Sarcoma Alliance for Research Through Collaboration (SARC) recently announced the appointment of Jonathan Fletcher, MD, as Chief Scientific Officer (CSO). This is a new role at the nonprofit cancer research organization, a leader in collaborative discovery, translational research, and clinical trials in sarcoma, a form of cancer that impacts children and adults.
Jonathan Fletcher, MD
Dr. Fletcher is a lab-based medical and pediatric oncologist at Harvard Medical School, Brigham and Women’s Hospital, and Dana Farber/Harvard Cancer Center. He is also trained in genetics. Dr. Fletcher also serves on the SARC Board of Directors and on its Scientific Steering, Career Development, and Discovery/Translation Committees.
As CSO, Dr. Fletcher will expand SARC commitments in sarcoma biology, discovery science, and biomarkers, thereby strengthening SARC’s portfolio of clinical trials. State-of-the-art correlative science studies will continue to be a SARC priority, and efforts to maximize clinical trial data-sharing with the scientific community will be increased.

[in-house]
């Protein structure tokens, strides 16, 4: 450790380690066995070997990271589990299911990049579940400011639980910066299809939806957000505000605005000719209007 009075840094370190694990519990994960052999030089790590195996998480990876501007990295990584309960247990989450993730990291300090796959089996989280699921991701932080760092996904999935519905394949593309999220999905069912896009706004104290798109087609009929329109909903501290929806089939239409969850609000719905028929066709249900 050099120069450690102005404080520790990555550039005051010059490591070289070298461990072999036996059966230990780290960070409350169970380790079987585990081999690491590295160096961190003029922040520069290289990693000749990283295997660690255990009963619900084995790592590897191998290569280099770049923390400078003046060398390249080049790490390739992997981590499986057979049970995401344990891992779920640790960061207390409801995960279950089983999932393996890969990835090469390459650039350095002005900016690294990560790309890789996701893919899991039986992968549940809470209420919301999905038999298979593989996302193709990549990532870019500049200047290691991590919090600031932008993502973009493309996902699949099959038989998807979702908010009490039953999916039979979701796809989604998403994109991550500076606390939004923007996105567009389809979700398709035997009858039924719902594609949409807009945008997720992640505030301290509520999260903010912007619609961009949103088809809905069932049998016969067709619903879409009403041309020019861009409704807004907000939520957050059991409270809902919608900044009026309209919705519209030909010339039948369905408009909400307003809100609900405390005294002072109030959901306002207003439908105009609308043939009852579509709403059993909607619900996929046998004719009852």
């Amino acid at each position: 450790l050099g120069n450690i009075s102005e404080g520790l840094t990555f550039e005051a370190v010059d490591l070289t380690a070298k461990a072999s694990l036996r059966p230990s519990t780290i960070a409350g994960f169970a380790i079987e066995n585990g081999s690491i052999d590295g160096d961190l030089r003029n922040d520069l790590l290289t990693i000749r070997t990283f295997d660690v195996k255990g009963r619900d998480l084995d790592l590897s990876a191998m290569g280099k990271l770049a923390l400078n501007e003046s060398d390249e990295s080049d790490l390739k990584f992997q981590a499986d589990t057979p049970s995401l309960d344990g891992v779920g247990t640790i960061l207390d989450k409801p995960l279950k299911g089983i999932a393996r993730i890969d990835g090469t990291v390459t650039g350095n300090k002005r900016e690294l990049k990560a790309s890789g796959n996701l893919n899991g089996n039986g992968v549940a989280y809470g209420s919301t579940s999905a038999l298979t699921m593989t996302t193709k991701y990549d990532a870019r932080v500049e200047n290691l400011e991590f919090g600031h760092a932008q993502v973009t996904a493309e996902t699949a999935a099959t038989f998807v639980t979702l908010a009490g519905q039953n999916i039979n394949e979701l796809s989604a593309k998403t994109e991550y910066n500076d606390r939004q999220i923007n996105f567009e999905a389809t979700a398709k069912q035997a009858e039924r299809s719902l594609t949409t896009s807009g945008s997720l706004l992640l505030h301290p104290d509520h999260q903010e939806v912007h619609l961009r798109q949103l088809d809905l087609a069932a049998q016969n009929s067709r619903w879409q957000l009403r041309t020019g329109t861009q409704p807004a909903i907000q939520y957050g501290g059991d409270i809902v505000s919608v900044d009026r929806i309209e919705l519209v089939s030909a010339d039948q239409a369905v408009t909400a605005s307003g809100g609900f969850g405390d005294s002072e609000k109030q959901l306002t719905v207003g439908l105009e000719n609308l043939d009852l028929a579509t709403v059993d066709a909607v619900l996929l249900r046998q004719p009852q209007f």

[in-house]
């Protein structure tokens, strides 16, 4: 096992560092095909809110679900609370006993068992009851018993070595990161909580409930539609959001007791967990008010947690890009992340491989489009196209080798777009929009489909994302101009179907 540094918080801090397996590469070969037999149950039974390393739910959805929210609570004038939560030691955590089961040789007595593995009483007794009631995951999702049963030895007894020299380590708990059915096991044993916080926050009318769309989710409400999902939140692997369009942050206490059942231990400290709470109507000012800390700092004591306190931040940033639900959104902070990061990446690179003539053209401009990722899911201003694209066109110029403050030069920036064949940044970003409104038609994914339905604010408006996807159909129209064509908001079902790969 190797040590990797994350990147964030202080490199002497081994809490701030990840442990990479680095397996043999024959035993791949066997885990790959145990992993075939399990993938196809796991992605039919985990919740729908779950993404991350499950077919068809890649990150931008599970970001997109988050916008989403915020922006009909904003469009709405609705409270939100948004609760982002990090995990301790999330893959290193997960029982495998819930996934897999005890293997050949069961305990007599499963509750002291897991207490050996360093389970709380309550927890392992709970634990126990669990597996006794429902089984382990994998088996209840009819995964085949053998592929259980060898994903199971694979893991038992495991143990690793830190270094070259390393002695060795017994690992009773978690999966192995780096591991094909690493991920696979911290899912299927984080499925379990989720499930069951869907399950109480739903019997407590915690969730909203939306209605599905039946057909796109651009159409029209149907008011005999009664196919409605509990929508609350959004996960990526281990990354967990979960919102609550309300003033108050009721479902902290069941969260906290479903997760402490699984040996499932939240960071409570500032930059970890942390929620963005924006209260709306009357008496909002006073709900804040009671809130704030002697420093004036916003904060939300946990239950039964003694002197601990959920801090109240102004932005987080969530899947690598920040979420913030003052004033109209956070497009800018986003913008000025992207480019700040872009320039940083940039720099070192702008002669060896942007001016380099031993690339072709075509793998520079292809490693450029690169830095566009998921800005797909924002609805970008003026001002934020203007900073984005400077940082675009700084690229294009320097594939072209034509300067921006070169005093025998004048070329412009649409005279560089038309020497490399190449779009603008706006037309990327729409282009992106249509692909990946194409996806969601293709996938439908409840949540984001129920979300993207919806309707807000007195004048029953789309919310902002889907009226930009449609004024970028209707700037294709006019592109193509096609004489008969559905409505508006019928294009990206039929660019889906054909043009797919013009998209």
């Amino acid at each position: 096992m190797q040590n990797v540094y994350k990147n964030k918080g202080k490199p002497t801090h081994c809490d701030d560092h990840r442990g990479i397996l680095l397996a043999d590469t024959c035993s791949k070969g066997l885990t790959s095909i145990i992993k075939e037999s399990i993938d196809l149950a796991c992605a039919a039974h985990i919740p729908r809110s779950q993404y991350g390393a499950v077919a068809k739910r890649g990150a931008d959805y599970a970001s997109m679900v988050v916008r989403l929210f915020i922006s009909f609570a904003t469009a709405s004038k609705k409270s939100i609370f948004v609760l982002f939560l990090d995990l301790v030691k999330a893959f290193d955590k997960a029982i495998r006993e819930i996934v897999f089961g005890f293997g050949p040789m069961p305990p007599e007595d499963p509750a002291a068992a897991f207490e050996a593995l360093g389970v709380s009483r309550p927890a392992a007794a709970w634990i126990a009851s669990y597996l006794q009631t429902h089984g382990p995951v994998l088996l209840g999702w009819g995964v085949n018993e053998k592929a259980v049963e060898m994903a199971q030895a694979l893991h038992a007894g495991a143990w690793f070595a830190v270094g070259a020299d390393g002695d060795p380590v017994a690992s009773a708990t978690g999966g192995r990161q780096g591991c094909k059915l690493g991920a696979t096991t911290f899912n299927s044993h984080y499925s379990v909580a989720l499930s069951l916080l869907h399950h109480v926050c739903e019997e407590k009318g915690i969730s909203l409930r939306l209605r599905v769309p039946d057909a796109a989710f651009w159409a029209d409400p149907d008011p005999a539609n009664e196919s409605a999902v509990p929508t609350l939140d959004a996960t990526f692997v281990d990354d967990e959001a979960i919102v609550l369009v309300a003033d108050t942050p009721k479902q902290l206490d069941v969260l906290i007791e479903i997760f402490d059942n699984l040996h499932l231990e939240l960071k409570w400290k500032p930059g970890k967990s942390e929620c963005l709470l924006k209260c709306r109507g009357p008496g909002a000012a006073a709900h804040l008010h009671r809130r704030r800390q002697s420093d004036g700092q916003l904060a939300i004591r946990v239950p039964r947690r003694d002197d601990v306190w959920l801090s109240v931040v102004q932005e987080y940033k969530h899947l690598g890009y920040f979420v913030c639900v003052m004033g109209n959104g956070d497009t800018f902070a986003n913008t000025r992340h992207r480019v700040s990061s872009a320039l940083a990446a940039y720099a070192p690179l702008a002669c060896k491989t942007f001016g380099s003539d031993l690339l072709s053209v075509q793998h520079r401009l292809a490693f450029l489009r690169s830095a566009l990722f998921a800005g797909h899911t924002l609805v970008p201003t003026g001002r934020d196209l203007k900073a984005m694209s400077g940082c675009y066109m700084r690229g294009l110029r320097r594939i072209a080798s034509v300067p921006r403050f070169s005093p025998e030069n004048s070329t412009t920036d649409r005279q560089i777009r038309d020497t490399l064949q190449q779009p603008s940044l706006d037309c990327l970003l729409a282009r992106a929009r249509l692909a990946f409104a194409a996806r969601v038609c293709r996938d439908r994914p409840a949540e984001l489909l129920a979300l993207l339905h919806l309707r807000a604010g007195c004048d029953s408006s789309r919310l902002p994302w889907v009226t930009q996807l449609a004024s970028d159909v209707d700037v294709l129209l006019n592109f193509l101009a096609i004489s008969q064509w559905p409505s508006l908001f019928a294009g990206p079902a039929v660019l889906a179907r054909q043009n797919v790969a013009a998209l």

“Dr. Fletcher is an inspirational leader in sarcoma research and, apropos to this appointment, is widely recognized for his commitment to advancing the team science efforts which are so key to accelerating discoveries from the lab to the clinic,” said Steven Young, President and Chief Executive Officer of SARC.
Dr. Fletcher will also serve as chief spokesperson for SARC’s scientific strategy, translating sarcoma science for diverse audiences such as the National Institutes of Health, patient advocates, sarcoma clinicians, and SARC industry partners.
“SARC fosters multi-institutional collaborations, providing expertise in clinical trials, biostatistics, and biospecimen processing,” said Dr. Fletcher. “We now aim to expand SARC’s commitment to discovery and translational sciences. One goal is to integrate more science in each SARC clinical trial, explaining why new therapies help some people and not others. This will enable us to refine the therapeutic approaches, helping more people and reducing needless treatment toxicity.”